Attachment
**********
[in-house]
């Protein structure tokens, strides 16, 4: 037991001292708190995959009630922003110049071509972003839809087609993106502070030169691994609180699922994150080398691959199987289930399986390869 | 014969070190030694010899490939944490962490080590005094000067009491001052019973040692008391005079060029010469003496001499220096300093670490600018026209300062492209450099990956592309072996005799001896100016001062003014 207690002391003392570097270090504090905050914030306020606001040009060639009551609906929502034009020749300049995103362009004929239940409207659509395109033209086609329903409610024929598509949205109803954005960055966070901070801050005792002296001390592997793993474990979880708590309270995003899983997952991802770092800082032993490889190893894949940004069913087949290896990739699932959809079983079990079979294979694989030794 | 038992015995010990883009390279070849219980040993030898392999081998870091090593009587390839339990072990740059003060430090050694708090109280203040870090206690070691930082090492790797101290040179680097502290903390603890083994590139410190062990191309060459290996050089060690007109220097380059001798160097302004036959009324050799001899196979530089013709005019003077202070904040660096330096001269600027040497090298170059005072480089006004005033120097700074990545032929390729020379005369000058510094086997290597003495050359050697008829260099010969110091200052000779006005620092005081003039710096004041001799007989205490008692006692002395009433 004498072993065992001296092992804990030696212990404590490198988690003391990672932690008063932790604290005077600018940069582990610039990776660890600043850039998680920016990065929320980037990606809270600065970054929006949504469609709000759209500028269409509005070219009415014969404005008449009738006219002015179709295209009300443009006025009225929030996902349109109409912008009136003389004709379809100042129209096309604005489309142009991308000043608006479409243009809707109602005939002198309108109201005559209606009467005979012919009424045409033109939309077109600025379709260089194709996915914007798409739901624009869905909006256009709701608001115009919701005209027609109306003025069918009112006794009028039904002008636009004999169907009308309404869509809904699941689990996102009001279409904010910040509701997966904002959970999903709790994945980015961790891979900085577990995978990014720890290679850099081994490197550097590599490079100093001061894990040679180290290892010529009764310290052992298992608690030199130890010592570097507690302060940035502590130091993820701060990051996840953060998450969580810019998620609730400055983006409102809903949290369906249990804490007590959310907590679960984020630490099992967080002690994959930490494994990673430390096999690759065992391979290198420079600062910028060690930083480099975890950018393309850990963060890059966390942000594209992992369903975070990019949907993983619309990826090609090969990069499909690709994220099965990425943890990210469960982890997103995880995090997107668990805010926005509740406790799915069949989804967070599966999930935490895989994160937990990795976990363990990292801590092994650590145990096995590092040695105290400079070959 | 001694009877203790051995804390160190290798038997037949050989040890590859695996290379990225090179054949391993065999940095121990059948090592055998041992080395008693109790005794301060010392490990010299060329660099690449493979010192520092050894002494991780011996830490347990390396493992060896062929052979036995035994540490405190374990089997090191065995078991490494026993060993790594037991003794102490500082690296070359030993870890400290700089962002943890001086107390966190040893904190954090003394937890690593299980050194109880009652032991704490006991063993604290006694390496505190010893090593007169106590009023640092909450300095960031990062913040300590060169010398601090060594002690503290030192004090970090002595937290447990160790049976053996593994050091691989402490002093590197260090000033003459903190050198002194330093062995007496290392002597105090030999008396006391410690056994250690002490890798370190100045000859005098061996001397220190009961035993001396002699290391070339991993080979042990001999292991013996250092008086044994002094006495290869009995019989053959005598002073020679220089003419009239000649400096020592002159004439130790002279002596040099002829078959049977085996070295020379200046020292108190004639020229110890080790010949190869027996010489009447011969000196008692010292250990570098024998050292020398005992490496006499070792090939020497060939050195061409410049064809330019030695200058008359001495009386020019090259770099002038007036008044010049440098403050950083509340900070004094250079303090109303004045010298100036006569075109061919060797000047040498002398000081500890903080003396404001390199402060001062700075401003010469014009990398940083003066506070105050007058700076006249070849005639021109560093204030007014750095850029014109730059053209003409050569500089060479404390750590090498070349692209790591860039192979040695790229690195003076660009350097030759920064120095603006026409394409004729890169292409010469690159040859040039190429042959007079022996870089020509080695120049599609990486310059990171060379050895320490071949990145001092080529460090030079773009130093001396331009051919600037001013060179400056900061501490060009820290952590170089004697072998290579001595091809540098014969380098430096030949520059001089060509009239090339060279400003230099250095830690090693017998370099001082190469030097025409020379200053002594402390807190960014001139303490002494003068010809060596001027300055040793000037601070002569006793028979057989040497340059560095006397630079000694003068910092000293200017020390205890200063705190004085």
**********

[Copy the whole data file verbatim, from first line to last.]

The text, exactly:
[in-house]
């Protein structure tokens, strides 16, 4: 037991001292708190995959009630922003110049071509972003839809087609993106502070030169691994609180699922994150080398691959199987289930399986390869 | 014969070190030694010899490939944490962490080590005094000067009491001052019973040692008391005079060029010469003496001499220096300093670490600018026209300062492209450099990956592309072996005799001896100016001062003014 207690002391003392570097270090504090905050914030306020606001040009060639009551609906929502034009020749300049995103362009004929239940409207659509395109033209086609329903409610024929598509949205109803954005960055966070901070801050005792002296001390592997793993474990979880708590309270995003899983997952991802770092800082032993490889190893894949940004069913087949290896990739699932959809079983079990079979294979694989030794 | 038992015995010990883009390279070849219980040993030898392999081998870091090593009587390839339990072990740059003060430090050694708090109280203040870090206690070691930082090492790797101290040179680097502290903390603890083994590139410190062990191309060459290996050089060690007109220097380059001798160097302004036959009324050799001899196979530089013709005019003077202070904040660096330096001269600027040497090298170059005072480089006004005033120097700074990545032929390729020379005369000058510094086997290597003495050359050697008829260099010969110091200052000779006005620092005081003039710096004041001799007989205490008692006692002395009433 004498072993065992001296092992804990030696212990404590490198988690003391990672932690008063932790604290005077600018940069582990610039990776660890600043850039998680920016990065929320980037990606809270600065970054929006949504469609709000759209500028269409509005070219009415014969404005008449009738006219002015179709295209009300443009006025009225929030996902349109109409912008009136003389004709379809100042129209096309604005489309142009991308000043608006479409243009809707109602005939002198309108109201005559209606009467005979012919009424045409033109939309077109600025379709260089194709996915914007798409739901624009869905909006256009709701608001115009919701005209027609109306003025069918009112006794009028039904002008636009004999169907009308309404869509809904699941689990996102009001279409904010910040509701997966904002959970999903709790994945980015961790891979900085577990995978990014720890290679850099081994490197550097590599490079100093001061894990040679180290290892010529009764310290052992298992608690030199130890010592570097507690302060940035502590130091993820701060990051996840953060998450969580810019998620609730400055983006409102809903949290369906249990804490007590959310907590679960984020630490099992967080002690994959930490494994990673430390096999690759065992391979290198420079600062910028060690930083480099975890950018393309850990963060890059966390942000594209992992369903975070990019949907993983619309990826090609090969990069499909690709994220099965990425943890990210469960982890997103995880995090997107668990805010926005509740406790799915069949989804967070599966999930935490895989994160937990990795976990363990990292801590092994650590145990096995590092040695105290400079070959 | 001694009877203790051995804390160190290798038997037949050989040890590859695996290379990225090179054949391993065999940095121990059948090592055998041992080395008693109790005794301060010392490990010299060329660099690449493979010192520092050894002494991780011996830490347990390396493992060896062929052979036995035994540490405190374990089997090191065995078991490494026993060993790594037991003794102490500082690296070359030993870890400290700089962002943890001086107390966190040893904190954090003394937890690593299980050194109880009652032991704490006991063993604290006694390496505190010893090593007169106590009023640092909450300095960031990062913040300590060169010398601090060594002690503290030192004090970090002595937290447990160790049976053996593994050091691989402490002093590197260090000033003459903190050198002194330093062995007496290392002597105090030999008396006391410690056994250690002490890798370190100045000859005098061996001397220190009961035993001396002699290391070339991993080979042990001999292991013996250092008086044994002094006495290869009995019989053959005598002073020679220089003419009239000649400096020592002159004439130790002279002596040099002829078959049977085996070295020379200046020292108190004639020229110890080790010949190869027996010489009447011969000196008692010292250990570098024998050292020398005992490496006499070792090939020497060939050195061409410049064809330019030695200058008359001495009386020019090259770099002038007036008044010049440098403050950083509340900070004094250079303090109303004045010298100036006569075109061919060797000047040498002398000081500890903080003396404001390199402060001062700075401003010469014009990398940083003066506070105050007058700076006249070849005639021109560093204030007014750095850029014109730059053209003409050569500089060479404390750590090498070349692209790591860039192979040695790229690195003076660009350097030759920064120095603006026409394409004729890169292409010469690159040859040039190429042959007079022996870089020509080695120049599609990486310059990171060379050895320490071949990145001092080529460090030079773009130093001396331009051919600037001013060179400056900061501490060009820290952590170089004697072998290579001595091809540098014969380098430096030949520059001089060509009239090339060279400003230099250095830690090693017998370099001082190469030097025409020379200053002594402390807190960014001139303490002494003068010809060596001027300055040793000037601070002569006793028979057989040497340059560095006397630079000694003068910092000293200017020390205890200063705190004085």